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Paris: The Thrill of the Modern

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Art Institute of Chicago
Édouard Manet: Woman Reading, 24 1/8 x 20 inches, 1879–1880

Manet loved audacious women. He preferred them to be independent like Nina de Callias (Lady with Fans), who left her husband and attracted to her salon a diverse array of talents. He liked them to be gifted like his friends and fellow painters Eva Gonzalès (Eva Gonzalès at the Piano, by Alfred Stevens) and Berthe Morisot, whose portrait he painted eleven times, or even unclassifiable, like the pretty Méry Laurent, muse to Mallarmé and mistress of the American Thomas Evans, who was Napoléon III’s dentist (At the Milliner’s).

Still, I find that, of all the modern women he painted, the most deeply moving one remains anonymous. She is the subject of Woman Reading. Sitting on the terrace of a café, with a stein of beer in front of her, she holds an illustrated newspaper in her hands; she’s tastefully dressed, her tulle collar evidence of a certain personal flair, while her gloves are an infallible mark of bourgeois respectability. Neither provocative nor shy, she is clearly at her ease. Balzac would have been tempted to frame a whole novel around her. For a Parisian flaneur, she represented the Nouvelle Femme, an active and curious person who refused to let herself be confined to her parlor but who was certainly not drawn to tawdry escapades.

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Art Institute of Chicago
Edgar Degas: Mary Cassatt at the Louvre: The Paintings Gallery, 12 1/16 x 5 inches, 1885

Equally modern is Mary Cassatt, depicted from behind by Degas in a room of the Louvre. She has a neat, unfettered allure, verging on the androgynous: in a word, she exudes independence. She is leaning not on the arm of a man, but on an umbrella that could easily be taken for a walking stick (Mary Cassatt at the Louvre: The Etruscan Gallery). Another of Degas’s women, the one on the right in the series of three figures in Portraits in a Frieze, is dressed in a fanciful, easy-going style. In her ill-fitting jacket with its oversized sleeves and her completely unpretentious hat you might well take her for a streetwalker if it weren’t that her dainty pink-hued umbrella and the book she carries make it clear that even the daughter of a respectable family has the right to put on the airs of a bluestocking or a bohemian. She looks very much like a hippie before her time.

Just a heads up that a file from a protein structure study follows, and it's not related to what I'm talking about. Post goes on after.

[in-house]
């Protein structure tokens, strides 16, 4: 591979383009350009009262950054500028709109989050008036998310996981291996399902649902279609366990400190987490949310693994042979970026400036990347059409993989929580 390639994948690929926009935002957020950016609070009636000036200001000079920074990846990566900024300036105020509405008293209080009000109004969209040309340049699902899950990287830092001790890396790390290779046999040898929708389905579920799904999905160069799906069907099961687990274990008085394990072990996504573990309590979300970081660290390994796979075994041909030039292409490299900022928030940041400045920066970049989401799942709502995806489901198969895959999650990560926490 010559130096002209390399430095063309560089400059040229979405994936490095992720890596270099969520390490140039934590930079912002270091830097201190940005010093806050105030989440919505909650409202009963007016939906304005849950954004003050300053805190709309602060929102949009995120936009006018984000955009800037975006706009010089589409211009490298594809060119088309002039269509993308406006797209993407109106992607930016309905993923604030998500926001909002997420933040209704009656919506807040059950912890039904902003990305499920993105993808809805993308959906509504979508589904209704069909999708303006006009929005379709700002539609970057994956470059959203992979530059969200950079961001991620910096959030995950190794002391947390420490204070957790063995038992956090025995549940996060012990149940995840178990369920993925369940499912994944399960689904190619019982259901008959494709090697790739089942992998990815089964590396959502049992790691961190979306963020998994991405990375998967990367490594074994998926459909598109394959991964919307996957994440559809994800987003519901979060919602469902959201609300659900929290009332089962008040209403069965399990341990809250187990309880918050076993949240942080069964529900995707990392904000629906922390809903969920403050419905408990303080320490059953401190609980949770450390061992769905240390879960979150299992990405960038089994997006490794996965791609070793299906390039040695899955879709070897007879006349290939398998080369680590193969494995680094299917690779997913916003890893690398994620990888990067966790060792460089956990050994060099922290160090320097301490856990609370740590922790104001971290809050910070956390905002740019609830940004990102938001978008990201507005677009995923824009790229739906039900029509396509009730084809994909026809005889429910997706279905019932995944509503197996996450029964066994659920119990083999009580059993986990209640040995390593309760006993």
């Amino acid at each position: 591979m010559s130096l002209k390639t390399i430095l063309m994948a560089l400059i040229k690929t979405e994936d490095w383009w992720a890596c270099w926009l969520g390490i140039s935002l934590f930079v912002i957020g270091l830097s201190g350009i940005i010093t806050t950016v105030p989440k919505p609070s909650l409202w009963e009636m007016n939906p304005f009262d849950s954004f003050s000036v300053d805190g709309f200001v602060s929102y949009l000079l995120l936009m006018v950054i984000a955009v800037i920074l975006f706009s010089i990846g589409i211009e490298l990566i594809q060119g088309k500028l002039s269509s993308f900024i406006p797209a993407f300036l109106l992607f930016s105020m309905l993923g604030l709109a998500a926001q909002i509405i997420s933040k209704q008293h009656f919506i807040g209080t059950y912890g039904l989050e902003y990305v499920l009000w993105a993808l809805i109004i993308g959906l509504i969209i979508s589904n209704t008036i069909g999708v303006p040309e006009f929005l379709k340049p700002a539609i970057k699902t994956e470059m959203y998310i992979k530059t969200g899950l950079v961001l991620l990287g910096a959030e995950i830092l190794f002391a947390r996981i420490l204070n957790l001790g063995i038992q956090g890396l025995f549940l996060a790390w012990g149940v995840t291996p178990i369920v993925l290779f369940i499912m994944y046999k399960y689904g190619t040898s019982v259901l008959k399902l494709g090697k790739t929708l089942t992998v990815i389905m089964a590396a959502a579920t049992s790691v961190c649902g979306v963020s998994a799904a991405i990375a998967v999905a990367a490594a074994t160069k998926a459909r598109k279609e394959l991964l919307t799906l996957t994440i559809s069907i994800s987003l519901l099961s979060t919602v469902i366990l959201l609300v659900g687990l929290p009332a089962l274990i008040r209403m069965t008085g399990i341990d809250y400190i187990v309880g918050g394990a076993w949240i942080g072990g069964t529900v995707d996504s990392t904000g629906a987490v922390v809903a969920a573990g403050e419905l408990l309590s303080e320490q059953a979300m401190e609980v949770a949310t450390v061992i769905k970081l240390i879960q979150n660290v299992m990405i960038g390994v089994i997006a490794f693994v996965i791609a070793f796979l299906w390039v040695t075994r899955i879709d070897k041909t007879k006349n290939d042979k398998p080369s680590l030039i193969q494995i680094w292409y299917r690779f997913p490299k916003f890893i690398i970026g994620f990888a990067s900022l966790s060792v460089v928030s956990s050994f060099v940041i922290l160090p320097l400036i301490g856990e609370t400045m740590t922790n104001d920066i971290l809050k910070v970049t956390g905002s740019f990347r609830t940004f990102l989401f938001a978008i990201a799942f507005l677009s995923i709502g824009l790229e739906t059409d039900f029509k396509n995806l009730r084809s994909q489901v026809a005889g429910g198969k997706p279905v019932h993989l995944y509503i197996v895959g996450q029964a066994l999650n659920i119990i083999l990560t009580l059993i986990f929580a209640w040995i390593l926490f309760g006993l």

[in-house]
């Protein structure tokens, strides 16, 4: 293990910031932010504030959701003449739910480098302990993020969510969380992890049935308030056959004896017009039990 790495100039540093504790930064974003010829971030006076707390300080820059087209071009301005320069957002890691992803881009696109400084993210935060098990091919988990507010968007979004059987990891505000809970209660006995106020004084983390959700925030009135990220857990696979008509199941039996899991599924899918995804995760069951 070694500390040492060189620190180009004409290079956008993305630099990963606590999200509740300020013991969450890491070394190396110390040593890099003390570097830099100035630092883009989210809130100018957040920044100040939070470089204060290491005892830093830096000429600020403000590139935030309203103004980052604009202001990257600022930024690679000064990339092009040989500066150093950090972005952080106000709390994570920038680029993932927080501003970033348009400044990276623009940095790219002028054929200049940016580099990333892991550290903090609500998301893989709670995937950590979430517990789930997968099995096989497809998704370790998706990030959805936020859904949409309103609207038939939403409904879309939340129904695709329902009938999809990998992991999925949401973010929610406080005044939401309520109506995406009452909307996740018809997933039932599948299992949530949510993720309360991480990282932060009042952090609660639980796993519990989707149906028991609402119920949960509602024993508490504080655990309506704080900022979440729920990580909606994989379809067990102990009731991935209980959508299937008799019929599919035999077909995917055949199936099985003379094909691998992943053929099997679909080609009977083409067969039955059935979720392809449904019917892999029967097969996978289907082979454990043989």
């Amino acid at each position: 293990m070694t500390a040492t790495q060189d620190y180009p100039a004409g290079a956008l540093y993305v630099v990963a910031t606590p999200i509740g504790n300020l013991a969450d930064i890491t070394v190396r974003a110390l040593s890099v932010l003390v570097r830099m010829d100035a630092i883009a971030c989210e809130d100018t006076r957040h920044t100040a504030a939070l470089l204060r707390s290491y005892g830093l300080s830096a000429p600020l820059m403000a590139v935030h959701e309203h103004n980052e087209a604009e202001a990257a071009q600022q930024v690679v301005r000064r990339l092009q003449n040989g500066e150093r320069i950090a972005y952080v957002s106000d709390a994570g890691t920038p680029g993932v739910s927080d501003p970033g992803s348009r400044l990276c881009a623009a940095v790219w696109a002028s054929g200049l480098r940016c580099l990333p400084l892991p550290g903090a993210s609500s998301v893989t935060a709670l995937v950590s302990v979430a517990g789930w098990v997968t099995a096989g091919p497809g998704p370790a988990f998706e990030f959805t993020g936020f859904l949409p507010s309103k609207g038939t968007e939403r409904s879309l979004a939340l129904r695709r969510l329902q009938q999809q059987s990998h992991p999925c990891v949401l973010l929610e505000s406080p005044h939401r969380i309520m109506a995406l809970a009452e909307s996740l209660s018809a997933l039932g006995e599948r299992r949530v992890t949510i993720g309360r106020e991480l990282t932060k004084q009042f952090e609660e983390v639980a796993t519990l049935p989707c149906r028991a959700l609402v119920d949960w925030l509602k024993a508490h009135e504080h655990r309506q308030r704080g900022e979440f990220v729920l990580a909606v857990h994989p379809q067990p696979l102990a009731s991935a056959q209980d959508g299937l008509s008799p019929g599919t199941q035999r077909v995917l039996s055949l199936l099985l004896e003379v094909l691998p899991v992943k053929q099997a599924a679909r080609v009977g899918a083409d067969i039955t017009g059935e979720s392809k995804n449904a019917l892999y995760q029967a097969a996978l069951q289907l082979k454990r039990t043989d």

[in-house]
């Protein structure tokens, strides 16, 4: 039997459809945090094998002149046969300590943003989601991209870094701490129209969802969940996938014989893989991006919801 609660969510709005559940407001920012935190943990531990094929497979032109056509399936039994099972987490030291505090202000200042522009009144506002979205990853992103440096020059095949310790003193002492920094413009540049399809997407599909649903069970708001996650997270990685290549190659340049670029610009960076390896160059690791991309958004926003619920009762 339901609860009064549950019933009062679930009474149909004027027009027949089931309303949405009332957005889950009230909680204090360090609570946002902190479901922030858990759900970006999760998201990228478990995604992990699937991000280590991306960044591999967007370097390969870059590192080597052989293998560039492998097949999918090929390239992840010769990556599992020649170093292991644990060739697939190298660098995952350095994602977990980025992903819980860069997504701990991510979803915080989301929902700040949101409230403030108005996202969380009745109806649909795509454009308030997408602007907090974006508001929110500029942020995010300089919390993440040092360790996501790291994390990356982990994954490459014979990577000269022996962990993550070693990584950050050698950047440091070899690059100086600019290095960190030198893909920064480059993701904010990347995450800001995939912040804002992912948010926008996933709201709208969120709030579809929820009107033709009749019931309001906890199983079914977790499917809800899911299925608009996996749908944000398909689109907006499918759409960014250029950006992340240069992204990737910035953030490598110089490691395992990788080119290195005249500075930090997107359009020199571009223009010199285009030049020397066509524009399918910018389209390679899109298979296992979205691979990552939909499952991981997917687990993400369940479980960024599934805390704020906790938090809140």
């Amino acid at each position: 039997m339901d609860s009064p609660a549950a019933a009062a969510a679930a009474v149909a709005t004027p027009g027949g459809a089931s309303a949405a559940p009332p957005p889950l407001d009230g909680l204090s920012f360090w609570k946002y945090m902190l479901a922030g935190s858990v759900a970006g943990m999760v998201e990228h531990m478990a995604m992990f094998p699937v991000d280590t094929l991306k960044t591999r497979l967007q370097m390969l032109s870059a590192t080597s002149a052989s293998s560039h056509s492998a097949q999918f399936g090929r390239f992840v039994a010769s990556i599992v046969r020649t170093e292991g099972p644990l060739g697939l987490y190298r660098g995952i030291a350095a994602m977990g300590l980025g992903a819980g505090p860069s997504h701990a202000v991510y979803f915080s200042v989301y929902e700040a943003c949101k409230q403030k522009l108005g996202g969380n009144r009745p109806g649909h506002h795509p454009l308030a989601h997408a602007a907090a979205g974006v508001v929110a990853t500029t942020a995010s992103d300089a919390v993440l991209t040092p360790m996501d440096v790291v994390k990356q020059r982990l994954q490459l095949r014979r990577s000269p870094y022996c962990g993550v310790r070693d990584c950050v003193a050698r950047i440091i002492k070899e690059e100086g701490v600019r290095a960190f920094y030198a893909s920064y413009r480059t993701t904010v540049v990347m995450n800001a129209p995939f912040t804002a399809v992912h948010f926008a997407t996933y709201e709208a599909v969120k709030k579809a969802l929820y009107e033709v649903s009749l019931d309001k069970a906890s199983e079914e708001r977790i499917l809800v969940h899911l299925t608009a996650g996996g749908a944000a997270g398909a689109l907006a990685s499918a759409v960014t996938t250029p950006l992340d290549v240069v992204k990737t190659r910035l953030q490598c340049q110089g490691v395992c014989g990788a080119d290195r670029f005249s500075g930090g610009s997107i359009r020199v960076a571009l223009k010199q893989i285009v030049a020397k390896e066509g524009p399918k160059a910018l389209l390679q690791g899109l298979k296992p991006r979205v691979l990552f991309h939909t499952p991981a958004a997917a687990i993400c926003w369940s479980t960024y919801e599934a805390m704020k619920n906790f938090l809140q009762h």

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Musée d'Orsay, Paris
James Tissot: Portrait of Mademoiselle L.L., 48 13/16 x 39 3/8 inches, 1864

Tissot presents yet another view of the modern woman, at once elegant, soignée, and entirely original, in his Portrait of Mademoiselle L.L. As usual for him, Tissot paints with great precision, as detailed as anything by Ingres, and yet his model was oddly far from conventional. Mademoiselle L.L. is perched on the corner of a table covered with books and papers. On a chair sits a portfolio of sketches. A small vase with a bouquet of violets softens a studious atmosphere. This young person has dispensed with the crinoline, and has chosen instead a red bolero jacket that matches the ribbon in her hair, a red so red that it is shocking. It is impossible to assign to this powerfully attractive young woman a profession or a social standing. It is the curious amalgam of this ambiguity and the freedom of her level and slightly provocative gaze that makes her so modern.